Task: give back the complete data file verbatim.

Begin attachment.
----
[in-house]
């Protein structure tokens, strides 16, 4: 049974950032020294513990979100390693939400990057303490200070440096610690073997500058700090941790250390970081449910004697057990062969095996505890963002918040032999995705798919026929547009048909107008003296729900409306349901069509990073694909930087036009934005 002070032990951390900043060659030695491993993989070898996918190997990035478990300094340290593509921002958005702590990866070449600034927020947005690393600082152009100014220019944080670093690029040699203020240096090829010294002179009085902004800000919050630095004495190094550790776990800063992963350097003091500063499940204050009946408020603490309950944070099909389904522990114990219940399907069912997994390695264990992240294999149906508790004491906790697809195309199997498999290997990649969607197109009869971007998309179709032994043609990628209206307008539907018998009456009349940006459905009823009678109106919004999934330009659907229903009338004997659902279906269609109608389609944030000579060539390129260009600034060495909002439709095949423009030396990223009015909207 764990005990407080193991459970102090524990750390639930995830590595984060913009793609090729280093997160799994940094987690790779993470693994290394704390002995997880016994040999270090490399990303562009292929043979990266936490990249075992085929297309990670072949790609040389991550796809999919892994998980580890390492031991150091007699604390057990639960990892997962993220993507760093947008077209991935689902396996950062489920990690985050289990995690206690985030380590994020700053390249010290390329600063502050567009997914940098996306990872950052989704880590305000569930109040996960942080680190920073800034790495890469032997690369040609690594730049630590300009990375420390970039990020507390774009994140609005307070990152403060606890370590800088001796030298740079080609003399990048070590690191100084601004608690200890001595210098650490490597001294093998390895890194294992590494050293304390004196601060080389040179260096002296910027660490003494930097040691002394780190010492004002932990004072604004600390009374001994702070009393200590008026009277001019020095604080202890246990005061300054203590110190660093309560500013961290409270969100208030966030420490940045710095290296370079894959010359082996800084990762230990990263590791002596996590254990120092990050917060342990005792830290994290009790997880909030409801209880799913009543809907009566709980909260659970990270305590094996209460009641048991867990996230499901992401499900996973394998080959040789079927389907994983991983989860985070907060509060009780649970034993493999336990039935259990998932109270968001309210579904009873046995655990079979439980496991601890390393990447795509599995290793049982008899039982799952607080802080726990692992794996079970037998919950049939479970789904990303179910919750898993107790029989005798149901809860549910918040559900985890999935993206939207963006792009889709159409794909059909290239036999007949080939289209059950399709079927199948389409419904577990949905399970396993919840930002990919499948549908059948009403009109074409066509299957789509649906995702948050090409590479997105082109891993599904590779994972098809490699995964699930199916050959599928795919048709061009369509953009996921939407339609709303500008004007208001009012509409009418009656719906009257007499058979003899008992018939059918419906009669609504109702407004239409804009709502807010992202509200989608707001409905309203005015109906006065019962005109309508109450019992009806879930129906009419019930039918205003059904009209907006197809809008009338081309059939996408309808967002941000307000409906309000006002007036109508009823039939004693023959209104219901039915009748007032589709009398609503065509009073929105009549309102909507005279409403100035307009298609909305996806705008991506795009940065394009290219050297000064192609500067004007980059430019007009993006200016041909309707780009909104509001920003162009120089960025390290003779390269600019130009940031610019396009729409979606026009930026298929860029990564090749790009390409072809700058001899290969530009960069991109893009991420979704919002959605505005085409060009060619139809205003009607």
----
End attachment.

[in-house]
């Protein structure tokens, strides 16, 4: 049974950032020294513990979100390693939400990057303490200070440096610690073997500058700090941790250390970081449910004697057990062969095996505890963002918040032999995705798919026929547009048909107008003296729900409306349901069509990073694909930087036009934005 002070032990951390900043060659030695491993993989070898996918190997990035478990300094340290593509921002958005702590990866070449600034927020947005690393600082152009100014220019944080670093690029040699203020240096090829010294002179009085902004800000919050630095004495190094550790776990800063992963350097003091500063499940204050009946408020603490309950944070099909389904522990114990219940399907069912997994390695264990992240294999149906508790004491906790697809195309199997498999290997990649969607197109009869971007998309179709032994043609990628209206307008539907018998009456009349940006459905009823009678109106919004999934330009659907229903009338004997659902279906269609109608389609944030000579060539390129260009600034060495909002439709095949423009030396990223009015909207 764990005990407080193991459970102090524990750390639930995830590595984060913009793609090729280093997160799994940094987690790779993470693994290394704390002995997880016994040999270090490399990303562009292929043979990266936490990249075992085929297309990670072949790609040389991550796809999919892994998980580890390492031991150091007699604390057990639960990892997962993220993507760093947008077209991935689902396996950062489920990690985050289990995690206690985030380590994020700053390249010290390329600063502050567009997914940098996306990872950052989704880590305000569930109040996960942080680190920073800034790495890469032997690369040609690594730049630590300009990375420390970039990020507390774009994140609005307070990152403060606890370590800088001796030298740079080609003399990048070590690191100084601004608690200890001595210098650490490597001294093998390895890194294992590494050293304390004196601060080389040179260096002296910027660490003494930097040691002394780190010492004002932990004072604004600390009374001994702070009393200590008026009277001019020095604080202890246990005061300054203590110190660093309560500013961290409270969100208030966030420490940045710095290296370079894959010359082996800084990762230990990263590791002596996590254990120092990050917060342990005792830290994290009790997880909030409801209880799913009543809907009566709980909260659970990270305590094996209460009641048991867990996230499901992401499900996973394998080959040789079927389907994983991983989860985070907060509060009780649970034993493999336990039935259990998932109270968001309210579904009873046995655990079979439980496991601890390393990447795509599995290793049982008899039982799952607080802080726990692992794996079970037998919950049939479970789904990303179910919750898993107790029989005798149901809860549910918040559900985890999935993206939207963006792009889709159409794909059909290239036999007949080939289209059950399709079927199948389409419904577990949905399970396993919840930002990919499948549908059948009403009109074409066509299957789509649906995702948050090409590479997105082109891993599904590779994972098809490699995964699930199916050959599928795919048709061009369509953009996921939407339609709303500008004007208001009012509409009418009656719906009257007499058979003899008992018939059918419906009669609504109702407004239409804009709502807010992202509200989608707001409905309203005015109906006065019962005109309508109450019992009806879930129906009419019930039918205003059904009209907006197809809008009338081309059939996408309808967002941000307000409906309000006002007036109508009823039939004693023959209104219901039915009748007032589709009398609503065509009073929105009549309102909507005279409403100035307009298609909305996806705008991506795009940065394009290219050297000064192609500067004007980059430019007009993006200016041909309707780009909104509001920003162009120089960025390290003779390269600019130009940031610019396009729409979606026009930026298929860029990564090749790009390409072809700058001899290969530009960069991109893009991420979704919002959605505005085409060009060619139809205003009607």